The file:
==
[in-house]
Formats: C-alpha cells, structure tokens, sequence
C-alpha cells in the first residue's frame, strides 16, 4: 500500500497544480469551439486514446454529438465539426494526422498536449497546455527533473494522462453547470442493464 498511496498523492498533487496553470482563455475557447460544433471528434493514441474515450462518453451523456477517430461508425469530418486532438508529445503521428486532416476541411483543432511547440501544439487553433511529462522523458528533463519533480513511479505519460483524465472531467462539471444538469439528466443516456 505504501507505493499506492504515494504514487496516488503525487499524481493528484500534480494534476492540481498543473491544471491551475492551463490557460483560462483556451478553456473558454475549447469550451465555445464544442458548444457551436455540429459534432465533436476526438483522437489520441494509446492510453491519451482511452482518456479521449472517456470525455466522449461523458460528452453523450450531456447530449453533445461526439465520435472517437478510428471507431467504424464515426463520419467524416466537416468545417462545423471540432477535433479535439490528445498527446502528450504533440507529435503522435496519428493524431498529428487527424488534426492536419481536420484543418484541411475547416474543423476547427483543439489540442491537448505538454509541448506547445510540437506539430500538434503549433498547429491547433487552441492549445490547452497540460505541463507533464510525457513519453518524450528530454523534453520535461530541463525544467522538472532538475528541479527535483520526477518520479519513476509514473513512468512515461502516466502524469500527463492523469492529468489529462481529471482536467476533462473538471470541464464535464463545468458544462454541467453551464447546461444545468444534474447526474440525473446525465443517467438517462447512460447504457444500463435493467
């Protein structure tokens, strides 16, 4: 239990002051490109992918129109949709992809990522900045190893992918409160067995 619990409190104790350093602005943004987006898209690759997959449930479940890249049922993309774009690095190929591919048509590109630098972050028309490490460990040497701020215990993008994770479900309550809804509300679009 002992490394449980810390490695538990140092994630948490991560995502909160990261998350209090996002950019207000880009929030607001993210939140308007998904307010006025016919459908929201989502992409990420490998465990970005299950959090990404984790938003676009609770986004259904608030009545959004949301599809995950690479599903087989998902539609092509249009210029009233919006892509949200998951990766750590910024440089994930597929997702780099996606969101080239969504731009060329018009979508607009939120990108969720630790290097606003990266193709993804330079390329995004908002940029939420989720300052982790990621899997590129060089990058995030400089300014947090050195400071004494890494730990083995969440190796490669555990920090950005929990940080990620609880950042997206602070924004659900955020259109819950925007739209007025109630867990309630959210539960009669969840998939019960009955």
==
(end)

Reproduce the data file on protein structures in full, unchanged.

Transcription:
[in-house]
Formats: C-alpha cells, structure tokens, sequence
C-alpha cells in the first residue's frame, strides 16, 4: 500500500497544480469551439486514446454529438465539426494526422498536449497546455527533473494522462453547470442493464 498511496498523492498533487496553470482563455475557447460544433471528434493514441474515450462518453451523456477517430461508425469530418486532438508529445503521428486532416476541411483543432511547440501544439487553433511529462522523458528533463519533480513511479505519460483524465472531467462539471444538469439528466443516456 505504501507505493499506492504515494504514487496516488503525487499524481493528484500534480494534476492540481498543473491544471491551475492551463490557460483560462483556451478553456473558454475549447469550451465555445464544442458548444457551436455540429459534432465533436476526438483522437489520441494509446492510453491519451482511452482518456479521449472517456470525455466522449461523458460528452453523450450531456447530449453533445461526439465520435472517437478510428471507431467504424464515426463520419467524416466537416468545417462545423471540432477535433479535439490528445498527446502528450504533440507529435503522435496519428493524431498529428487527424488534426492536419481536420484543418484541411475547416474543423476547427483543439489540442491537448505538454509541448506547445510540437506539430500538434503549433498547429491547433487552441492549445490547452497540460505541463507533464510525457513519453518524450528530454523534453520535461530541463525544467522538472532538475528541479527535483520526477518520479519513476509514473513512468512515461502516466502524469500527463492523469492529468489529462481529471482536467476533462473538471470541464464535464463545468458544462454541467453551464447546461444545468444534474447526474440525473446525465443517467438517462447512460447504457444500463435493467
């Protein structure tokens, strides 16, 4: 239990002051490109992918129109949709992809990522900045190893992918409160067995 619990409190104790350093602005943004987006898209690759997959449930479940890249049922993309774009690095190929591919048509590109630098972050028309490490460990040497701020215990993008994770479900309550809804509300679009 002992490394449980810390490695538990140092994630948490991560995502909160990261998350209090996002950019207000880009929030607001993210939140308007998904307010006025016919459908929201989502992409990420490998465990970005299950959090990404984790938003676009609770986004259904608030009545959004949301599809995950690479599903087989998902539609092509249009210029009233919006892509949200998951990766750590910024440089994930597929997702780099996606969101080239969504731009060329018009979508607009939120990108969720630790290097606003990266193709993804330079390329995004908002940029939420989720300052982790990621899997590129060089990058995030400089300014947090050195400071004494890494730990083995969440190796490669555990920090950005929990940080990620609880950042997206602070924004659900955020259109819950925007739209007025109630867990309630959210539960009669969840998939019960009955």